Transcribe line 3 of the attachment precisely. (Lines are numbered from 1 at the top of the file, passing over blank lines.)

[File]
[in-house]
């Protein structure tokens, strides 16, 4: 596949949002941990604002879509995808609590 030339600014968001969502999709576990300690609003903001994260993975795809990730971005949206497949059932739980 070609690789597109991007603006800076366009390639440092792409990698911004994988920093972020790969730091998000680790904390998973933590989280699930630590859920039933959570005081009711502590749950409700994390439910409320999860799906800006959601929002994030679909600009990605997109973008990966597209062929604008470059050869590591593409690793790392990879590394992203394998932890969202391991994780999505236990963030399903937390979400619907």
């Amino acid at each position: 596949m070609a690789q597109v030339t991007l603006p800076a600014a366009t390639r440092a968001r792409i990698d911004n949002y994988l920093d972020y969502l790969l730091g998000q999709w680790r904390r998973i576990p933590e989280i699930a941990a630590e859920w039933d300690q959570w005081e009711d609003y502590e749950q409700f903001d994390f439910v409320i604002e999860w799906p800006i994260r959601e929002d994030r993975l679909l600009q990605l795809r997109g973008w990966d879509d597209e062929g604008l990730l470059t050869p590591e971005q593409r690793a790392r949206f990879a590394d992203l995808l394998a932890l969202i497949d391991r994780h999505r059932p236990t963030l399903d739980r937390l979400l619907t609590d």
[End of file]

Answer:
């Amino acid at each position: 596949m070609a690789q597109v030339t991007l603006p800076a600014a366009t390639r440092a968001r792409i990698d911004n949002y994988l920093d972020y969502l790969l730091g998000q999709w680790r904390r998973i576990p933590e989280i699930a941990a630590e859920w039933d300690q959570w005081e009711d609003y502590e749950q409700f903001d994390f439910v409320i604002e999860w799906p800006i994260r959601e929002d994030r993975l679909l600009q990605l795809r997109g973008w990966d879509d597209e062929g604008l990730l470059t050869p590591e971005q593409r690793a790392r949206f990879a590394d992203l995808l394998a932890l969202i497949d391991r994780h999505r059932p236990t963030l399903d739980r937390l979400l619907t609590d």